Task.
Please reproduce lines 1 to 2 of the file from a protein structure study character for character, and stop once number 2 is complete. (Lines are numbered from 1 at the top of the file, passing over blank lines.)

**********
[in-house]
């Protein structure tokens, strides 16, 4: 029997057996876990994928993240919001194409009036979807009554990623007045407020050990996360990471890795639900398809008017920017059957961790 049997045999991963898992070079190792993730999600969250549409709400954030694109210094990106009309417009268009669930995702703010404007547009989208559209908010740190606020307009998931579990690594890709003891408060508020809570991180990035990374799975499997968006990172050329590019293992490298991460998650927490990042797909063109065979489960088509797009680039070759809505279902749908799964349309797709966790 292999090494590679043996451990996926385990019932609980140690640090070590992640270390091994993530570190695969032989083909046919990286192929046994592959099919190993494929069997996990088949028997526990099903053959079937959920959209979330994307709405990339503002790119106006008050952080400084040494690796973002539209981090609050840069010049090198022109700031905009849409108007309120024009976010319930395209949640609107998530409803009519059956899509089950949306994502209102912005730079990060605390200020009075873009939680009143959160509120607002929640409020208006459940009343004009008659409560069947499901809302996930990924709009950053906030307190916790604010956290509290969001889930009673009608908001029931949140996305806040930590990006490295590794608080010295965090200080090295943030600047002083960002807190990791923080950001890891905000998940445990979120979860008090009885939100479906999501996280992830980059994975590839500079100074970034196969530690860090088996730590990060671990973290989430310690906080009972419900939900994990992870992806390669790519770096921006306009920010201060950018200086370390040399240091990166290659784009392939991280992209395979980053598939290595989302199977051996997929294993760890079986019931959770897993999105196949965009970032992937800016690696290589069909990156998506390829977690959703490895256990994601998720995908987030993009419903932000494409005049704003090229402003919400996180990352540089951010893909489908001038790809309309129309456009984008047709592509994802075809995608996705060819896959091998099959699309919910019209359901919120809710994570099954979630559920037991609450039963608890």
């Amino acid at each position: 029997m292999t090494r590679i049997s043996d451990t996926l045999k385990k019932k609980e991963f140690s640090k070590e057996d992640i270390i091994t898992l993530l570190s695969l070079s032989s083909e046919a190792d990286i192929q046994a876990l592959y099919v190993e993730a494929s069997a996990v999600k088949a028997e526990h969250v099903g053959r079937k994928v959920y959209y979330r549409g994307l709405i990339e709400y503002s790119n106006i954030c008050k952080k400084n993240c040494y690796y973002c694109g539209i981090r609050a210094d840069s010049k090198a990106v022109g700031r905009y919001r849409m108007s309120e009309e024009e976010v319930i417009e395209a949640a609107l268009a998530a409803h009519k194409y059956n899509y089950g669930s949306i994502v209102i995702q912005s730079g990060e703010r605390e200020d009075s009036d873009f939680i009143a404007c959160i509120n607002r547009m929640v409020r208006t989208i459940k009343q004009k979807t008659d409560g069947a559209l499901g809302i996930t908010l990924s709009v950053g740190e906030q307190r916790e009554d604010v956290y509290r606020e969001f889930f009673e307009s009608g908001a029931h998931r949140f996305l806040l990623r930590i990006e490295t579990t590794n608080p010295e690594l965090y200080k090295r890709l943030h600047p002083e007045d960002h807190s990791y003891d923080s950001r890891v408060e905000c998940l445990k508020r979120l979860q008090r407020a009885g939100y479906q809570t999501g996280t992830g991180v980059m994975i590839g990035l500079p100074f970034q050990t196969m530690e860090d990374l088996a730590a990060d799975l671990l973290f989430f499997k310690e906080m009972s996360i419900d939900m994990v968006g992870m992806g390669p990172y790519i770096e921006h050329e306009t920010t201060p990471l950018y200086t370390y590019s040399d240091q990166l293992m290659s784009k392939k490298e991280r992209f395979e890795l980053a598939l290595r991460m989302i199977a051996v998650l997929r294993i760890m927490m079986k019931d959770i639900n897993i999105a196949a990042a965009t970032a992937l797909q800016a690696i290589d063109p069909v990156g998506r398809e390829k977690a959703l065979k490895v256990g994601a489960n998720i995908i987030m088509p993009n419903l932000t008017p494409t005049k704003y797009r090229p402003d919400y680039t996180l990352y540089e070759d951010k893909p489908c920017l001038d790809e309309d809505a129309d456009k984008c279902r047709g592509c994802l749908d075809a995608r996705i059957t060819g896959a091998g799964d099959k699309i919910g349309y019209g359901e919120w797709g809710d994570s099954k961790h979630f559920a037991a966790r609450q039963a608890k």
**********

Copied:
[in-house]
């Protein structure tokens, strides 16, 4: 029997057996876990994928993240919001194409009036979807009554990623007045407020050990996360990471890795639900398809008017920017059957961790 049997045999991963898992070079190792993730999600969250549409709400954030694109210094990106009309417009268009669930995702703010404007547009989208559209908010740190606020307009998931579990690594890709003891408060508020809570991180990035990374799975499997968006990172050329590019293992490298991460998650927490990042797909063109065979489960088509797009680039070759809505279902749908799964349309797709966790 292999090494590679043996451990996926385990019932609980140690640090070590992640270390091994993530570190695969032989083909046919990286192929046994592959099919190993494929069997996990088949028997526990099903053959079937959920959209979330994307709405990339503002790119106006008050952080400084040494690796973002539209981090609050840069010049090198022109700031905009849409108007309120024009976010319930395209949640609107998530409803009519059956899509089950949306994502209102912005730079990060605390200020009075873009939680009143959160509120607002929640409020208006459940009343004009008659409560069947499901809302996930990924709009950053906030307190916790604010956290509290969001889930009673009608908001029931949140996305806040930590990006490295590794608080010295965090200080090295943030600047002083960002807190990791923080950001890891905000998940445990979120979860008090009885939100479906999501996280992830980059994975590839500079100074970034196969530690860090088996730590990060671990973290989430310690906080009972419900939900994990992870992806390669790519770096921006306009920010201060950018200086370390040399240091990166290659784009392939991280992209395979980053598939290595989302199977051996997929294993760890079986019931959770897993999105196949965009970032992937800016690696290589069909990156998506390829977690959703490895256990994601998720995908987030993009419903932000494409005049704003090229402003919400996180990352540089951010893909489908001038790809309309129309456009984008047709592509994802075809995608996705060819896959091998099959699309919910019209359901919120809710994570099954979630559920037991609450039963608890």